Gestalt Therapy. Overview Formulated by Frederick S. (Fritz) Perls. Psychoanalysis forms the framework for Gestalt therapy. “Gestalt” comes from the German.
Published byModified over 4 years ago
Presentation on theme: "Gestalt Therapy. Overview Formulated by Frederick S. (Fritz) Perls. Psychoanalysis forms the framework for Gestalt therapy. “Gestalt” comes from the German."— Presentation transcript:
Overview Formulated by Frederick S. (Fritz) Perls. Psychoanalysis forms the framework for Gestalt therapy. “Gestalt” comes from the German meaning “whole or configuration.” (Gilliland & James, pp. 136-137).
Gestalt Therapy Existential & Phenomenological – it is grounded in the client’s “here and now” Initial goal is for clients to gain awareness of what they are experiencing and doing now –Promotes direct experiencing rather than the abstractness of talking about situations –Rather than talk about a childhood trauma the client is encouraged to become the hurt child Theory and Practice of Counseling and Psychotherapy - Chapter 8 (1)
Major philosophies and nature of humans Integration into a whole is a basic function of human organisms. For the individual, the organization of the world is defined by the subjective reality of his or her perceptions. In this way, Gestalt is said to be phenomenological in its approach to the human person.
Major philosophies and nature of humans It is also existential in that it deals with what is currently happening to the individual. It focuses on the sources of the experiences (thoughts, feelings and actions of the individual). Understanding of the self is based on the totality of experience (gestures, voice, posture, breathing, unspoken words). Humans are also in constant striving to maintain equilibrium, which is continually disturbed by the individual’s needs and regained by gratification or elimination of those needs. The restoration of balance is termed organismic self- regulation. (Gilliland & James, p. 137)
Major concepts Here-and now orientation Awareness Responsibility Polarities Top dog/underdog Environmental contact Figure-ground Unfinished business
The Now Our “power is in the present” –Nothing exists except the “now” –The past is gone and the future has not yet arrived For many people the power of the present is lost –They may focus on their past mistakes or engage in endless resolutions and plans for the future Theory and Practice of Counseling and Psychotherapy - Chapter 8 (2)
Unfinished Business Feelings about the past are unexpressed –These feelings are associated with distinct memories and fantasies –Feelings not fully experienced linger in the background and interfere with effective contact Result: –Preoccupation, compulsive behavior, wariness oppressive energy and self-defeating behavior Theory and Practice of Counseling and Psychotherapy - Chapter 8 (3)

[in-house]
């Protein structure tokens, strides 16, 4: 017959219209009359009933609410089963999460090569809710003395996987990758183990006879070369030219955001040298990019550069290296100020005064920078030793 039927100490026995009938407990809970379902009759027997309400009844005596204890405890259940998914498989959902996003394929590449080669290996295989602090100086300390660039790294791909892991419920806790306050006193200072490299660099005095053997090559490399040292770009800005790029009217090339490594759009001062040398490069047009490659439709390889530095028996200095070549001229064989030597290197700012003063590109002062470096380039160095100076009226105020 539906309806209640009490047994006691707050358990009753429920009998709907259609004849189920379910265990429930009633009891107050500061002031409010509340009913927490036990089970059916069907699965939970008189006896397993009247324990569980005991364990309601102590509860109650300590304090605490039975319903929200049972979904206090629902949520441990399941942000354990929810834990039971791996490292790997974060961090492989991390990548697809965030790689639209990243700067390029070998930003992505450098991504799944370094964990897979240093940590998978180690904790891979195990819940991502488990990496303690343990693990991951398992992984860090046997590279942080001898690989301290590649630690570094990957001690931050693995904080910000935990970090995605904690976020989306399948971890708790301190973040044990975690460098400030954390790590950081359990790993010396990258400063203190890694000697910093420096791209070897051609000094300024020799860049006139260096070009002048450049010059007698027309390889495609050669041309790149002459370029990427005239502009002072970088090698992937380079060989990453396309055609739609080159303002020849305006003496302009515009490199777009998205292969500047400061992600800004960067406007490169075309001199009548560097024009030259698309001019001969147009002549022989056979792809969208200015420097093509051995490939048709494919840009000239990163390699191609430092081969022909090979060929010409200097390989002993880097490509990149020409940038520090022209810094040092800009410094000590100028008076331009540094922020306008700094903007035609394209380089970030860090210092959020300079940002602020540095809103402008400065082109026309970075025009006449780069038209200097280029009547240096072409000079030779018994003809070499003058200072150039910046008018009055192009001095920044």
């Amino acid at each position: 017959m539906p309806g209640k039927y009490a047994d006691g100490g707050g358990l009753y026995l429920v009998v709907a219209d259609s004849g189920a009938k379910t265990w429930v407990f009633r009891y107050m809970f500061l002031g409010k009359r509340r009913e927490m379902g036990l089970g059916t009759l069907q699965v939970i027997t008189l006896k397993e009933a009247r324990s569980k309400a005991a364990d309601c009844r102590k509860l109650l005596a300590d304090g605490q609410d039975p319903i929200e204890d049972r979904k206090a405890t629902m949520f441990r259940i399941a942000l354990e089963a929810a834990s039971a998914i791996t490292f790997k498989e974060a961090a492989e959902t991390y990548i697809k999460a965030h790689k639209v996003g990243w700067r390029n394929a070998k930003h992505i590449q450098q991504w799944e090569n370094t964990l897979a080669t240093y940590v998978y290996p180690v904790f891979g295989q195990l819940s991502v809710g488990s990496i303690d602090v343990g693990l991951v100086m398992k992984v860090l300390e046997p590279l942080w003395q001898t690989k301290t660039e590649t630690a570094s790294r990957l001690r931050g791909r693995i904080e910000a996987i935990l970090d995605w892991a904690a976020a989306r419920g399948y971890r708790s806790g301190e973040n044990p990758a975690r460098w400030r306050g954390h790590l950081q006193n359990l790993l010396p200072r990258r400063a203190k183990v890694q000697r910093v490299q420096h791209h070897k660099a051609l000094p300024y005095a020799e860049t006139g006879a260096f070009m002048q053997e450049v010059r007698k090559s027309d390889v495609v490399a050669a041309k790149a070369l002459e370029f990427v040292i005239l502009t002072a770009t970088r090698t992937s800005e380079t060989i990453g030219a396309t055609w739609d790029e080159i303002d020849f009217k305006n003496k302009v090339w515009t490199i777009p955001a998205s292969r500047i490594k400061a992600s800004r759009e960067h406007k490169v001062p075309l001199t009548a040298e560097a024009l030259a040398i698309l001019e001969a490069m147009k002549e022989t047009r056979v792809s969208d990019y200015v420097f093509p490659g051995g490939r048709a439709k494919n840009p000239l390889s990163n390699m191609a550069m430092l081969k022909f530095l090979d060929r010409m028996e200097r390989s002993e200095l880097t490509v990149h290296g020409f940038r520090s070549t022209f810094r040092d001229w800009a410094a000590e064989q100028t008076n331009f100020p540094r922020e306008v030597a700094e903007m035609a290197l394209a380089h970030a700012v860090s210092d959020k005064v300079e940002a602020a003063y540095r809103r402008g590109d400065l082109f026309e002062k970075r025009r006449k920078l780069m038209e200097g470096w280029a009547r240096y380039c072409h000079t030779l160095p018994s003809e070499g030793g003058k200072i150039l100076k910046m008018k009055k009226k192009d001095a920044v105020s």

Major personality constructs The whole is greater than the sum of its parts is the base assumption of Gestalt. Motivation for homeostasis, holism and the development of a capacity for aggression provide the primary structural components for viewing the personality. (Gilliland & James, p. 138)
Major personality constructs Homeostasis: The striving toward balance is instinctual and serves to order individual perceptions. Holism: Two relationships are important: the interdependent, inseparable unity of the human body and spirit and the unity of human beings and the environment. Aggression: Human interaction in growthful and creative ways in the environment requires a capacity for aggression. (Ex. Food must be attacked and destroyed in order to be assimilated and used for growth.) (Gilliland & James, p. 138)
Nature of “maladaptivity” Related to the three processes of homeostasis, holism and aggression. If one of these processes becomes blocked during its healthy development, neurosis occurs.
Five major boundary disturbances that lead to neurosis Introjection (psychologically swallowing whole concepts) Projection (to make someone or something responsible for what originates in oneself) Retroflection (doing to self what one would like to do to others—i.e., anger) Deflection (a subtle maneuver to avoid contact with the environment—avoid intense emotions, etc.) Confluence (the absence of a boundary between the self and the environment)
Major goals of counseling The major goal of the counseling process is to enable the client to achieve a degree of inner integration through self-discovery. (Gilliland & James, p. 162)
Major techniques/strategies Therapy focuses on heightening the individual’s awareness of responsibility for his or her behavior, feelings, and thoughts, including those he or she may not be aware of. (Gilliland & James, p. 137) Gestalt therapy also takes much more interest in body language. (Gilliland & James, p. 147)
A three-phase integration sequence discovery (bringing the issue to the foreground), accommodation (adjusting to the excitement of discovery), assimilation (making a new behavior part of oneself). (Gilliland & James, p. 149)
Therapeutic Techniques The experiment is the means by which much of Gestalt therapy is conducted. Preparing clients for experiments Internal dialogue exercise Rehearsal exercise Reversal technique Exaggeration exercise Theory and Practice of Counseling and Psychotherapy - Chapter 8 (5)
Major roles of counselor and client The counselor’s role is to facilitate the individual’s awareness of self and all the feelings, behaviors, experiences, and unfinished situations that make up the self. This facilitation is accomplished through the counselor’s creative use of experiments, which enable the individual actually to experience various aspects of self during the present moment of therapy. (Gilliland & James, p. 147)